I find solace and take comfort in the conviction in FDR’s voice — ringing across the decades thanks to the magic of digital zeros and ones.
I also find solace and comfort and inspiration in many of the new voices speaking up here on planet earth.
I also love finding new voices and kindred spirits among my fellow bloggers on WordPress.
Thank you to Pixabay and Wikimedia Commons for the images I have used in this blog post.
Thank you to Scott, Javier, Alan, Robert, and Doug for sharing a love of music over many years.
And thank YOU for reading and listening to yet another blog post!
Very thoughtful. Powerful images. I watched a documentary about the Roosevelts recently – even allowing for a certain bias, I hadn’t realised the extent of his greatness and vision beyond WW2.
My education was so poor that I used to wonder who was on our dime (answer FDR…) Until I wrote this blog post, I hadn’t known how old he was when he became paralyzed (age 39) or that most of his political successes (governor of New York and then president of the USA) transpired AFTER he could no longer walk unassisted. So much to learn (and re-learn) on this planet! That’s one reason I enjoy your blog so much. THANK YOU for reading and listening.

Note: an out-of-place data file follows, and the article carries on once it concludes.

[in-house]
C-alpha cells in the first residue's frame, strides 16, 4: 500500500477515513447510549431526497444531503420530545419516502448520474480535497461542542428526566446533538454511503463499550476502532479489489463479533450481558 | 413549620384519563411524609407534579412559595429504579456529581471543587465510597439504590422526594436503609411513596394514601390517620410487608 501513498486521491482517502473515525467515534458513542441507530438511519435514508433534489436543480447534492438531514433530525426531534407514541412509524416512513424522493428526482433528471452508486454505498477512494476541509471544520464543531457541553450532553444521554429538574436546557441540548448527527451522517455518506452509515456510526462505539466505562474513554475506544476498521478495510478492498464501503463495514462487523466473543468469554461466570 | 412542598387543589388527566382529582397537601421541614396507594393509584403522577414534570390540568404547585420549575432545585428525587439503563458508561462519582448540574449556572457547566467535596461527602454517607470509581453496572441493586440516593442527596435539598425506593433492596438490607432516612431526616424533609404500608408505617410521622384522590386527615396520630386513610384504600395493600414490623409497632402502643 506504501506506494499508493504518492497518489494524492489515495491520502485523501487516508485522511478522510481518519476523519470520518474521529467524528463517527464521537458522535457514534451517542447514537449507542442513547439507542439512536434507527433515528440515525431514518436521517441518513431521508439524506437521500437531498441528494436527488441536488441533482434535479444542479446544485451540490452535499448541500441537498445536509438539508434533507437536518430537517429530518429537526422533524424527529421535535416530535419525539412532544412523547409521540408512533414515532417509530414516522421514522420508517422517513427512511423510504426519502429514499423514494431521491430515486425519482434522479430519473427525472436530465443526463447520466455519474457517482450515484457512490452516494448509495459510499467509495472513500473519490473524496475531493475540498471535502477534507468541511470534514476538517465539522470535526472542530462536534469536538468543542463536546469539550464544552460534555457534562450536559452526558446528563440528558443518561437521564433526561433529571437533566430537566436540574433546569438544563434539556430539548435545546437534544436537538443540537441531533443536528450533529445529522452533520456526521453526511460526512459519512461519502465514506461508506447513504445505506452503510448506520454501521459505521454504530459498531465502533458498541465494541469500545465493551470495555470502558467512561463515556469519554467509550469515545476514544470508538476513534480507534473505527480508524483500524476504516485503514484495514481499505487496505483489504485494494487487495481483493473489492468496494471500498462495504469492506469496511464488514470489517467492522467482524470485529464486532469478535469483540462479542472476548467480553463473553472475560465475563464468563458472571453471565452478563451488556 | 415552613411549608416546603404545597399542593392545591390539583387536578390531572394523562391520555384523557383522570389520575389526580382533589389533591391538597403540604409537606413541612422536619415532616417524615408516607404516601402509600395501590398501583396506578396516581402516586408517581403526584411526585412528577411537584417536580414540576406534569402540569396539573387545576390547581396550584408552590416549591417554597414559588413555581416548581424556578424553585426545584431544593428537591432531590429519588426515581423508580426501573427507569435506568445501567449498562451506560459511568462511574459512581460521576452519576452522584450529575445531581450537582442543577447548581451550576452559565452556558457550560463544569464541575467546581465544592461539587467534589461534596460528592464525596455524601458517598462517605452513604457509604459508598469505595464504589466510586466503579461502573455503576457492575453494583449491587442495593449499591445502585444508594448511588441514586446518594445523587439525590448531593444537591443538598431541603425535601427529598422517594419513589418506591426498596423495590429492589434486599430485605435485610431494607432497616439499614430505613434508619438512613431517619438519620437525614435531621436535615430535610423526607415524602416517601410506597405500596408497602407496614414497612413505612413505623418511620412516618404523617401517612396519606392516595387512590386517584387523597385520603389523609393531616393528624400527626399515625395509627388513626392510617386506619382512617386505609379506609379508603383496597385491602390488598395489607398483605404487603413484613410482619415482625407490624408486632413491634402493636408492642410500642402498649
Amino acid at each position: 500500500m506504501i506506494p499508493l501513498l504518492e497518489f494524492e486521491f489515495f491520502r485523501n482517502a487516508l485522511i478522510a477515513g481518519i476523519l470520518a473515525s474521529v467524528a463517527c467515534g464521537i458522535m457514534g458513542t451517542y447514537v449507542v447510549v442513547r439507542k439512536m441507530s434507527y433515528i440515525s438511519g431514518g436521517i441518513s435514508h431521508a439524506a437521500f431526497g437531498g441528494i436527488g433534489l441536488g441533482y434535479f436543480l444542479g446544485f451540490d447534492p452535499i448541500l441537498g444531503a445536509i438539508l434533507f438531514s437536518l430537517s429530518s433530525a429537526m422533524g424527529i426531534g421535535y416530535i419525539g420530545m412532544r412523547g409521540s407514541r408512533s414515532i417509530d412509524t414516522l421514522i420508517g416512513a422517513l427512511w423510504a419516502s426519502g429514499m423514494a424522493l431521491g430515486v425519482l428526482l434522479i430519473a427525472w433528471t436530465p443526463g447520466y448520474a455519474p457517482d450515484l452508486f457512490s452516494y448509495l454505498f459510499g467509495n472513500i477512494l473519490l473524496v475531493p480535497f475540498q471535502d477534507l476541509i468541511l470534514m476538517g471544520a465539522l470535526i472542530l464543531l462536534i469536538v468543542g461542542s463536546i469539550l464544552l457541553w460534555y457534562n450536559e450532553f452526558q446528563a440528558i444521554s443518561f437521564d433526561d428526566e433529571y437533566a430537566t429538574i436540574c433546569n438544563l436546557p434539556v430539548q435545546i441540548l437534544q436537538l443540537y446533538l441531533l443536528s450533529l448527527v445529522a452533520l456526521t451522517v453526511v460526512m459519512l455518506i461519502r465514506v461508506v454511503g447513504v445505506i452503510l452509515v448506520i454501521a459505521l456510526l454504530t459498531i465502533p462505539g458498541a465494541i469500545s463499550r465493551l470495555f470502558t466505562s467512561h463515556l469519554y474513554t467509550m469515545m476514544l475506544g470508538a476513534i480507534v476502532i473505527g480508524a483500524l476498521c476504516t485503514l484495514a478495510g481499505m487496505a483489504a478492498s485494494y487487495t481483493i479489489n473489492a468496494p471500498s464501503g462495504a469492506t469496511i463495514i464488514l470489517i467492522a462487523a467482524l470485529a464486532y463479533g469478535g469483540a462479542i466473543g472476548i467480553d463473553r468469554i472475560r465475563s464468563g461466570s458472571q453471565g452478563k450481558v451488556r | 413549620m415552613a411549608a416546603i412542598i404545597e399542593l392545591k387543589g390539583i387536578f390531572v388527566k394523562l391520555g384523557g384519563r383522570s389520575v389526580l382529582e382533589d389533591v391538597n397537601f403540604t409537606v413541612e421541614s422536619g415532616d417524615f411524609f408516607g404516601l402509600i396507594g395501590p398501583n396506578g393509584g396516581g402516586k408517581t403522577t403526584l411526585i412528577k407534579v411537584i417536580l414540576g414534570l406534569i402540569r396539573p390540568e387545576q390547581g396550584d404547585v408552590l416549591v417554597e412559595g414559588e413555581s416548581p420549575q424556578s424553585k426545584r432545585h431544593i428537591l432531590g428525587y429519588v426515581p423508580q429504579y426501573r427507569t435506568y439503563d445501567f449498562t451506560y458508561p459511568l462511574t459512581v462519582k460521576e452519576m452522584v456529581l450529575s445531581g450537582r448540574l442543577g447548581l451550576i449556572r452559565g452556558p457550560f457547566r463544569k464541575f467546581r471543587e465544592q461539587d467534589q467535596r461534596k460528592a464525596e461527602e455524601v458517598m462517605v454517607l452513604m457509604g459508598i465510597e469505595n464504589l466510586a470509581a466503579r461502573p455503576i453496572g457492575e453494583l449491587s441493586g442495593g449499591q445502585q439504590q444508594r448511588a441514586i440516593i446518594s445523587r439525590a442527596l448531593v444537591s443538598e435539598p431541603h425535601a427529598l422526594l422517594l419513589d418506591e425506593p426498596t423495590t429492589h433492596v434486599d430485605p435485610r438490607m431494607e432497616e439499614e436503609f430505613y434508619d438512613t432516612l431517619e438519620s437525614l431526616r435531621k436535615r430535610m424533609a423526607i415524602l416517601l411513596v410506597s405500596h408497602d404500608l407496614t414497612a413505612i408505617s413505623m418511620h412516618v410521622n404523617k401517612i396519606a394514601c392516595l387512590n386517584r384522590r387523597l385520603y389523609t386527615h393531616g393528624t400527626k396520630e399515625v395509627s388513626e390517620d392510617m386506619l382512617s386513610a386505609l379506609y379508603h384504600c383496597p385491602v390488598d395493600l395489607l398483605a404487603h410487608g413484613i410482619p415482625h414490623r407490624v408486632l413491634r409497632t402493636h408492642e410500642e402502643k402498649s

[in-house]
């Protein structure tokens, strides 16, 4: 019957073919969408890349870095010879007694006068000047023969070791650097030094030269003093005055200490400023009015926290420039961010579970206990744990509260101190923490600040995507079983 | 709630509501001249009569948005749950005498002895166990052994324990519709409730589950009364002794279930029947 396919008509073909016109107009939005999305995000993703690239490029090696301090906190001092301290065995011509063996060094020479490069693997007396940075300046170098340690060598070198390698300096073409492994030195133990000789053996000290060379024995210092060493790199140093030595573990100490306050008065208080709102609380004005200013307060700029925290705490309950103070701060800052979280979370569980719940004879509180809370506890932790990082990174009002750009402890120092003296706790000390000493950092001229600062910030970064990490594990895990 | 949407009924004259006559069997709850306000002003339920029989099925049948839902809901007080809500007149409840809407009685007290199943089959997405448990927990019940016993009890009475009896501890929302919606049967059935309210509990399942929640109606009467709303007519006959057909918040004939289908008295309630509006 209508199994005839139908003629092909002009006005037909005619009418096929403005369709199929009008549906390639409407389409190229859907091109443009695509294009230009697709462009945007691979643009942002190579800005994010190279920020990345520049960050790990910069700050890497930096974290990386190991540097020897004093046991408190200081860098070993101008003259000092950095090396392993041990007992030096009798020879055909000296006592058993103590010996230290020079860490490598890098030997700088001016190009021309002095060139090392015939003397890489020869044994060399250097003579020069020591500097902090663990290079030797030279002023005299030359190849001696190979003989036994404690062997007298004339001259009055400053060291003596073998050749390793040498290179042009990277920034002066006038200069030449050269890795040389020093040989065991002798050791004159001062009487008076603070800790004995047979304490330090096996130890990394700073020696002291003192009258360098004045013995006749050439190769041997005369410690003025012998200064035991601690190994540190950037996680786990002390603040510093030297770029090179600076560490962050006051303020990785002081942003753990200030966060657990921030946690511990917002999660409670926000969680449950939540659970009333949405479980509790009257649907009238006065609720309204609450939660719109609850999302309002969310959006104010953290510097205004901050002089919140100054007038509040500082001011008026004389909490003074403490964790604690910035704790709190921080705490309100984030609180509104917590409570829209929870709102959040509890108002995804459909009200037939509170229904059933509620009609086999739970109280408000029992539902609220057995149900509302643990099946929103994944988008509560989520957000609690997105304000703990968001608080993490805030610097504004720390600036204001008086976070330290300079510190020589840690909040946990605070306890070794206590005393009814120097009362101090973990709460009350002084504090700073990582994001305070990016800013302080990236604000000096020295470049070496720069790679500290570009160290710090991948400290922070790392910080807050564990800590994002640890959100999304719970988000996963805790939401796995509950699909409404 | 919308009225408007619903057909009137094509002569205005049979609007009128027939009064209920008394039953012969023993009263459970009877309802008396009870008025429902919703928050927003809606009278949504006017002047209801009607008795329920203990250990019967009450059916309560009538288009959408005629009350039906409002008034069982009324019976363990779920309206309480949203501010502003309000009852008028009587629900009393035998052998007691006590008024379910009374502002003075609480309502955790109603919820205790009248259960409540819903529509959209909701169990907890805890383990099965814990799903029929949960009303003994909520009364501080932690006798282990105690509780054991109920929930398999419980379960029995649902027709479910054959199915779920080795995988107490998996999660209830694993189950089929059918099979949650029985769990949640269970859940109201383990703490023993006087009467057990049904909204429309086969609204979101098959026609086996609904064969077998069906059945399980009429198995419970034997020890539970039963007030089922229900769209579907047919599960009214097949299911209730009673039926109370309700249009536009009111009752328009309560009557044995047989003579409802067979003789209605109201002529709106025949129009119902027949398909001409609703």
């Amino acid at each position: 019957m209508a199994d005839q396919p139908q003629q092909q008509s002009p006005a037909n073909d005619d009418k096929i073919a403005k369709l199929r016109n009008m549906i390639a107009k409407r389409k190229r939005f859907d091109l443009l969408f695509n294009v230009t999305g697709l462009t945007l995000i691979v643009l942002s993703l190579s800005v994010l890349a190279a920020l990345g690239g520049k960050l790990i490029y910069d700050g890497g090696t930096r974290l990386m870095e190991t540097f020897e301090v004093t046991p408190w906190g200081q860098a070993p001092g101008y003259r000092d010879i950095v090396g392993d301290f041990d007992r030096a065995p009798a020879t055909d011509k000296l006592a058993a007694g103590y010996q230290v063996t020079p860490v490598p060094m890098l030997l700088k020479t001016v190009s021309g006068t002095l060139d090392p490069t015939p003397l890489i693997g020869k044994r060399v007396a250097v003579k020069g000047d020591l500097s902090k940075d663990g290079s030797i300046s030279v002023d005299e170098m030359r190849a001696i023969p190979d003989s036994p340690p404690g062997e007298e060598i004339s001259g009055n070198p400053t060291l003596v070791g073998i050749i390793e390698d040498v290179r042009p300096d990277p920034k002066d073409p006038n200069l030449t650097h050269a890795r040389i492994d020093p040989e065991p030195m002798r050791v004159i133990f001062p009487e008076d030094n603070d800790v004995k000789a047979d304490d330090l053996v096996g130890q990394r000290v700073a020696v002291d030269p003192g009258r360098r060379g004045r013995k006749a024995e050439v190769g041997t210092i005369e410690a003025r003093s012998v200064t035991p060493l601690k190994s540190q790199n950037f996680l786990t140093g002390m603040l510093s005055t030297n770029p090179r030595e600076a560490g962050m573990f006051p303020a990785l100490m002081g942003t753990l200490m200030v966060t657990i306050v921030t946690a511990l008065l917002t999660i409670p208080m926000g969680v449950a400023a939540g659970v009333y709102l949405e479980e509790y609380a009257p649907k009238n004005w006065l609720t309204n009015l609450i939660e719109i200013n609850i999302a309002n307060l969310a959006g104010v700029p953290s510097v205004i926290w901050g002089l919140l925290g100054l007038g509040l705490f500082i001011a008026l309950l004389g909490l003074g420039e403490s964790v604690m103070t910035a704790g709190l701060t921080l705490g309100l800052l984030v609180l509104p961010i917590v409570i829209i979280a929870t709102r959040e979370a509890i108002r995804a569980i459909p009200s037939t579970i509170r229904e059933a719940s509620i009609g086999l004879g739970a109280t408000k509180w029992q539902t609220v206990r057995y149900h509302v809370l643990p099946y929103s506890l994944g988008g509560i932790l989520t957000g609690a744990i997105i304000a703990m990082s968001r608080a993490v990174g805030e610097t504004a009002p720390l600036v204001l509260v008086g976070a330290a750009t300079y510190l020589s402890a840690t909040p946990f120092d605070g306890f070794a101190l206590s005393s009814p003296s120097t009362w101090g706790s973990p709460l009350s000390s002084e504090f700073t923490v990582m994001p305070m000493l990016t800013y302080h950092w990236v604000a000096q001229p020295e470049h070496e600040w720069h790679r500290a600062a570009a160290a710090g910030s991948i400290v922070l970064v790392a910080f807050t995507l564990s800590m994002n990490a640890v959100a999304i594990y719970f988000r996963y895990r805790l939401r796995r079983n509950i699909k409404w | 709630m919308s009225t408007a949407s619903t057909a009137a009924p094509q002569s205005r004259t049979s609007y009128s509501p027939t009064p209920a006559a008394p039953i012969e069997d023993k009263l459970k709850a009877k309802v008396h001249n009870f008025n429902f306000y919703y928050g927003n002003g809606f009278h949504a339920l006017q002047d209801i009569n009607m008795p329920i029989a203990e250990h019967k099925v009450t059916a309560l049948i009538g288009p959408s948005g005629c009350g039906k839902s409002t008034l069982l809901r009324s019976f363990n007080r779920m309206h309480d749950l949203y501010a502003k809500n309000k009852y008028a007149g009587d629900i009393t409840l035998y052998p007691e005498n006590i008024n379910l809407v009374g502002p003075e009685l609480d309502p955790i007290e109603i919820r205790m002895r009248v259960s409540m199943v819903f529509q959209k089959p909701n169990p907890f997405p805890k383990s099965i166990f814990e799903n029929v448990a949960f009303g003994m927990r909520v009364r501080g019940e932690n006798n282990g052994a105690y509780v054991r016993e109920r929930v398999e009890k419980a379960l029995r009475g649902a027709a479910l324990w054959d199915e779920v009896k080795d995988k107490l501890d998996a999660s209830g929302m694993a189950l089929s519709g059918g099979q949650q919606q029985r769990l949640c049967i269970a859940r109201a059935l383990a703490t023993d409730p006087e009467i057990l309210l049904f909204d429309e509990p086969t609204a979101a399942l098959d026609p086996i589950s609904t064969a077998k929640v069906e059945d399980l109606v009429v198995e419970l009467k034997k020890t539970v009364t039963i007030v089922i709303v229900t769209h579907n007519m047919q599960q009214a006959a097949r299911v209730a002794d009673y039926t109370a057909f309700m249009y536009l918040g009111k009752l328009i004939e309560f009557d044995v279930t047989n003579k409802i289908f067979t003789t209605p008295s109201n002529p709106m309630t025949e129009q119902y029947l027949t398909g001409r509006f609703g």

Our world is a mess, but your music is a beautiful ray of hope. Lovely!
Thank you for listening and reading, Cindy. Thanks goodness for hope. Sometimes only a tiny grain of hope is enough to keep up getting up out of bed in the morning…
As I was reading this and listening to your music, the sun was rising. There’s a pink streak across the sky and a crescent moon. It makes me think of Benjamin Franklin’s quote at the end of the Constitutional Convention about whether the sun carved on the President’s chair was rising or setting, and how now he thought it was rising. These days, I’m not so sure. But here’s to those who speak out with truth (and give us solace with music and art)–and let’s hope for rising suns. Thank you for giving me much to ponder.
Have you read this: https://www.brainpickings.org/2015/05/01/jfk-amherst-speech/